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Aquat Toxicol. 2019 Apr;209:113-120. doi: 10.1016/j.aquatox.2019.02.003. Epub 2019 Feb 5.

Size-dependent toxicity of ThO2 nanoparticles to green algae Chlorella pyrenoidosa.

Author information

1
School of Environmental and Biological Engineering, Nanjing University of Science and Technology, Nanjing, 210094, China.
2
Key Laboratory for Biomedical Effects of Nanomaterials and Nanosafety, Institute of High Energy Physics, Chinese Academy of Sciences, Beijing, 100049, China.
3
Key Laboratory for Biomedical Effects of Nanomaterials and Nanosafety, Institute of High Energy Physics, Chinese Academy of Sciences, Beijing, 100049, China. Electronic address: mayh@ihep.ac.cn.
4
School of Environmental and Biological Engineering, Nanjing University of Science and Technology, Nanjing, 210094, China. Electronic address: yingliu@njust.edu.cn.
5
Key Laboratory for Biomedical Effects of Nanomaterials and Nanosafety, Institute of High Energy Physics, Chinese Academy of Sciences, Beijing, 100049, China; School of Physical Sciences, University of the Chinese Academy of Sciences, Beijing, 100049, China. Electronic address: zhangzhy@ihep.ac.cn.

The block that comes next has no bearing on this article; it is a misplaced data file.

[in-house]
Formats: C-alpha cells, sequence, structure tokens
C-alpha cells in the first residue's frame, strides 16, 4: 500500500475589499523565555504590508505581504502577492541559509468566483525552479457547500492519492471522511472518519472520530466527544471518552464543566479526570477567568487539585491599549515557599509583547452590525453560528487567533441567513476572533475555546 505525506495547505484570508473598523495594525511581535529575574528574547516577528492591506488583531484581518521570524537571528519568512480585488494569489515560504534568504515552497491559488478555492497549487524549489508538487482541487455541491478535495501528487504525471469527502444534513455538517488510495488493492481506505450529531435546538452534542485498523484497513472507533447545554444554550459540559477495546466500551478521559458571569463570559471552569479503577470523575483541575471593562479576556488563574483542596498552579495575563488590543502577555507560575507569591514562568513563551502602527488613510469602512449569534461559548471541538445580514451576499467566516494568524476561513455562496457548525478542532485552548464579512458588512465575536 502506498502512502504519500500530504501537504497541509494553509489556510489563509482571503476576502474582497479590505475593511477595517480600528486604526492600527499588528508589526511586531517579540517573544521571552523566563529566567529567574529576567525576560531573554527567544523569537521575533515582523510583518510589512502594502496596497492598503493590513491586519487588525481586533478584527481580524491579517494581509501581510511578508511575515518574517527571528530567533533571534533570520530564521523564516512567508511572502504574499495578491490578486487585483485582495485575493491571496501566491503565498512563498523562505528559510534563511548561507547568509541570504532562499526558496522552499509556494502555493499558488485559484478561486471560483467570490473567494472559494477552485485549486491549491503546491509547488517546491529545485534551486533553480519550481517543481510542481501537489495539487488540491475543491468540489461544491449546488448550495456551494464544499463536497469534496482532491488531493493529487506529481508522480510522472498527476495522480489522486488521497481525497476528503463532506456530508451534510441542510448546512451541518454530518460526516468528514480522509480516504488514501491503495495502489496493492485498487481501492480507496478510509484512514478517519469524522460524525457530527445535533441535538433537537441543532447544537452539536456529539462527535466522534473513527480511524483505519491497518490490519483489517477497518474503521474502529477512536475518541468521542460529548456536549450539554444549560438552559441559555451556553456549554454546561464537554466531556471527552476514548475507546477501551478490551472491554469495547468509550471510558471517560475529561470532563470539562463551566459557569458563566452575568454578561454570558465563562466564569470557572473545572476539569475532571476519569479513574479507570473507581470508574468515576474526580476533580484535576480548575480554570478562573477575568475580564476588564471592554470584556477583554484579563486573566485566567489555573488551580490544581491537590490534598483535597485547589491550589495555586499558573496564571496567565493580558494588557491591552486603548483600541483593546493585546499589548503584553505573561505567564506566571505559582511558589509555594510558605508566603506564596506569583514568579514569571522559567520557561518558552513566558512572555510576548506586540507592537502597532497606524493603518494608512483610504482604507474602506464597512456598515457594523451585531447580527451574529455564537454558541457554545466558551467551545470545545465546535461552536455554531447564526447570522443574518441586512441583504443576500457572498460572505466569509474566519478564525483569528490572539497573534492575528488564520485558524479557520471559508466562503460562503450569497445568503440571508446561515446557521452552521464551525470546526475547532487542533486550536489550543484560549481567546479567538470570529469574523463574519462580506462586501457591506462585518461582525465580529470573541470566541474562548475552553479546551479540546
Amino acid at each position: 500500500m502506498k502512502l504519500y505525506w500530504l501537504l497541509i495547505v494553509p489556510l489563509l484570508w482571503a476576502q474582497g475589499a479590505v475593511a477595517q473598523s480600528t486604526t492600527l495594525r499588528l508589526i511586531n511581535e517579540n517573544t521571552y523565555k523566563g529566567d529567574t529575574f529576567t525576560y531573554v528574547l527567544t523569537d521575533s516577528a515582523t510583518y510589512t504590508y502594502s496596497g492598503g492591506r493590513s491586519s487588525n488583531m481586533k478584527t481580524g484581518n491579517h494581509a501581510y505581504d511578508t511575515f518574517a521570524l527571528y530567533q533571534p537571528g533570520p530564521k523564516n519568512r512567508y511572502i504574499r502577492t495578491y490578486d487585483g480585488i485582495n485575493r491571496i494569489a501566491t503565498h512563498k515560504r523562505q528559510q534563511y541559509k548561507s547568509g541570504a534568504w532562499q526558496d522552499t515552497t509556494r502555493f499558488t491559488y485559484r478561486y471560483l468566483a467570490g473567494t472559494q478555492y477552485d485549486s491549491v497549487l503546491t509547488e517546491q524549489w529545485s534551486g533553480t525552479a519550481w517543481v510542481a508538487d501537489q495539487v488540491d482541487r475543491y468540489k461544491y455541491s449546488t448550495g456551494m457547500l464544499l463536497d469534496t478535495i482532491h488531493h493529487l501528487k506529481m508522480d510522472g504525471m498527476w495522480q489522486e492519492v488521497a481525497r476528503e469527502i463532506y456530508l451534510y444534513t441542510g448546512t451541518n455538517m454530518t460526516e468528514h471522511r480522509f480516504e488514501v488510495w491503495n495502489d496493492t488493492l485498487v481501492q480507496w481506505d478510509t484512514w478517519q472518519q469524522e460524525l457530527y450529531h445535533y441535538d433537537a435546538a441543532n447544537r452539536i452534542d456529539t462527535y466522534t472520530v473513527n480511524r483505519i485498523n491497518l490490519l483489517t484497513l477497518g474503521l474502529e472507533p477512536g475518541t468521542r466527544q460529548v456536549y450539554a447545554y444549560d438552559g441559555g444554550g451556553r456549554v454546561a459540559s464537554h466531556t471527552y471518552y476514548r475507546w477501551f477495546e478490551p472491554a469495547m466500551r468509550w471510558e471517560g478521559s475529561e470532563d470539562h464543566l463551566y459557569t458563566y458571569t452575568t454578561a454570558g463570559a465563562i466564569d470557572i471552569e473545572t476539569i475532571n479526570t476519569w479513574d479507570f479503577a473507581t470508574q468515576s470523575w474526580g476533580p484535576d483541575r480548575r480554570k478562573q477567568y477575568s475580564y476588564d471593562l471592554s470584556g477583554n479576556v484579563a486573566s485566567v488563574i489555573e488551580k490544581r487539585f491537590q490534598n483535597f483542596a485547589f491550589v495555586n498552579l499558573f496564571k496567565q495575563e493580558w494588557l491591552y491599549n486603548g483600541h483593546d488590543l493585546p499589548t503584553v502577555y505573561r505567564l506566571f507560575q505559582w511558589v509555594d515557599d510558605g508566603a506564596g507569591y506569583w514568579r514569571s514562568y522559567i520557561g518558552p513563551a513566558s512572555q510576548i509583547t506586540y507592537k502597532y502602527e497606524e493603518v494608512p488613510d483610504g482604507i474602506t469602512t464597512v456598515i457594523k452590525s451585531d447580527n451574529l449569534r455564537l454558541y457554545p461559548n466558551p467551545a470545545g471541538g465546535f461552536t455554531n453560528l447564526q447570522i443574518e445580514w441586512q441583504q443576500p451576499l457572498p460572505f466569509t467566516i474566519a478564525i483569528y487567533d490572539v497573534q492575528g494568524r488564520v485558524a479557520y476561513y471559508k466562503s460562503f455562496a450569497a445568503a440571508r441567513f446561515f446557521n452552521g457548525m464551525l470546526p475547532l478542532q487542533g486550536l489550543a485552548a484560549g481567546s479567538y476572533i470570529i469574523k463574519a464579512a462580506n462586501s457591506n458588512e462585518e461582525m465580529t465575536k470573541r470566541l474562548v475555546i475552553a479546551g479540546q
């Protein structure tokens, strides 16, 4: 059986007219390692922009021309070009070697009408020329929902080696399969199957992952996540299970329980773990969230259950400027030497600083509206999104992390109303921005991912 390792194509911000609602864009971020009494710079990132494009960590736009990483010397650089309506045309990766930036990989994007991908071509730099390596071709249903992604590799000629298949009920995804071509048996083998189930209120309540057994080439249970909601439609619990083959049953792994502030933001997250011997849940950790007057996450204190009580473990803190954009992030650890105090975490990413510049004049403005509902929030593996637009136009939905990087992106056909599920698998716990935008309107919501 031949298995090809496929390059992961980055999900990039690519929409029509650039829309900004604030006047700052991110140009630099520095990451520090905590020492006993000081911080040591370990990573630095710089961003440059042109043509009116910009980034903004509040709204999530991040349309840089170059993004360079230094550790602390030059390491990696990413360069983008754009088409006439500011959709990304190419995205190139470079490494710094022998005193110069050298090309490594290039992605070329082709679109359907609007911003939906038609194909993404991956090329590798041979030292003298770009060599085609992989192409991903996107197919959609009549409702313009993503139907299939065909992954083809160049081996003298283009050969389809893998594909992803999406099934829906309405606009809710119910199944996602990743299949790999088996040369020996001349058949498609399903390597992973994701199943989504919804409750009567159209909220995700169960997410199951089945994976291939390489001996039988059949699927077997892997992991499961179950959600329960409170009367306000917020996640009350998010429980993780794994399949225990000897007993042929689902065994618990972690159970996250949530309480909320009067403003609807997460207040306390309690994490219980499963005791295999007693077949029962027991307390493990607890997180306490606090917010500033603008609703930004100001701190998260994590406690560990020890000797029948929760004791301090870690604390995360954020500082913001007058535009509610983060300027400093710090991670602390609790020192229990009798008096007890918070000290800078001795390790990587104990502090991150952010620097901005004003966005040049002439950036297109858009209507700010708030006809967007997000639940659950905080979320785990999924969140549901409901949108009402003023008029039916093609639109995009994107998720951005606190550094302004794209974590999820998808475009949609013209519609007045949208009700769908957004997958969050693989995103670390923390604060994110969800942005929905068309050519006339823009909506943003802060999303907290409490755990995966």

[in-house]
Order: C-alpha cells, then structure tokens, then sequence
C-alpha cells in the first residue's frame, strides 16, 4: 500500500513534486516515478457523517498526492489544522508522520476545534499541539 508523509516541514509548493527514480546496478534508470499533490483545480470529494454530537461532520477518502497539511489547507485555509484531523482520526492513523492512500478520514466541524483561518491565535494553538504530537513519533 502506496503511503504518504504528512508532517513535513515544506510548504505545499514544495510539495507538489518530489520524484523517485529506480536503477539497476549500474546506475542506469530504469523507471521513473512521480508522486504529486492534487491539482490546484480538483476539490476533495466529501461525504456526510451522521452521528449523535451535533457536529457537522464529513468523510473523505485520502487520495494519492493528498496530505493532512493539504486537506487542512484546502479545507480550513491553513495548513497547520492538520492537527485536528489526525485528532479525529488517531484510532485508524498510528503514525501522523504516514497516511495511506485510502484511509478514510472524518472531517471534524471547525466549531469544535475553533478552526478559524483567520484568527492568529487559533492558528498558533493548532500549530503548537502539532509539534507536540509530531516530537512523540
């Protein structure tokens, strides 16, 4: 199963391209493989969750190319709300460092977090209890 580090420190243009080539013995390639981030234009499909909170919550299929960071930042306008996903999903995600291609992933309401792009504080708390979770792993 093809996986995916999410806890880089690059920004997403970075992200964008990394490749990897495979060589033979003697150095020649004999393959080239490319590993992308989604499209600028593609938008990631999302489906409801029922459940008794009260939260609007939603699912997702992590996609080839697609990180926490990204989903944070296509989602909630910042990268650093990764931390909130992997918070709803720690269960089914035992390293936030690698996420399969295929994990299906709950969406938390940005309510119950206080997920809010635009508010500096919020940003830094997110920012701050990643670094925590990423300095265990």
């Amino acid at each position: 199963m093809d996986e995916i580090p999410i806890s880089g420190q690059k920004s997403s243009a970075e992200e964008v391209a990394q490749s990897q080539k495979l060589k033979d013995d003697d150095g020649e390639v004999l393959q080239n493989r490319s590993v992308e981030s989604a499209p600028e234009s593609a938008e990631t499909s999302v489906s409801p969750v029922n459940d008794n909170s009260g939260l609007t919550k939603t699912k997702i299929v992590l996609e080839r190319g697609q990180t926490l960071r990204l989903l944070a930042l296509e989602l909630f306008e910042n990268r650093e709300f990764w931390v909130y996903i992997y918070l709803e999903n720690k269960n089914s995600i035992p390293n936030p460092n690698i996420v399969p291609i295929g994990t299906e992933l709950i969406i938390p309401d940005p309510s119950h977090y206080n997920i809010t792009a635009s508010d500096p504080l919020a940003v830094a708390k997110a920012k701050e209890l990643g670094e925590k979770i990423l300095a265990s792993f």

Abstract

Thorium (Th) is a natural radioactive element present in the environment and has the potential to be used as a clean nuclear fuel. Relatively little is known about the aquatic toxicity of Th, especially in nanoparticulate form, which may be the main chemical species of Th in the natural waters. In this study, impacts of ThO2 nanoparticles (NPs) with two different sizes (52 ± 5 nm, s-ThO2vs. 141 ± 6 nm, b-ThO2) on a green alga Chlorella pyrenoidosa (C. pyrenoidosa) were evaluated. Results indicated that C. pyrenoidosa was more sensitive to s-ThO2 (96-h EC30 = 64.1 μM) than b-ThO2 (96-h EC30 = 100.2 μM). Exposure to 200 μM of ThO2 NPs reduced the chlorophyll-a and chlorophyll-b contents of the algal cells. At 96 h, SEM and TEM showed that more agglomerates of s-ThO2 than those of b-ThO2 were attached onto the surface of algal cells. Reactive oxygen species (ROS) generation and membrane damage were induced after the attachment of high concentrations of ThO2 NPs. The heteroagglomeration between ThO2 NPs and algal cells and increased oxidative stress might play important roles in the toxicity of ThO2 NPs. To the best of our knowledge, this is the first report on aquatic toxicity of ThO2 NPs.

KEYWORDS:

Membrane damage; Nanoparticles; Reactive oxygen species; Thorium oxide

PMID:
30769157
DOI:
10.1016/j.aquatox.2019.02.003
[Indexed for MEDLINE]

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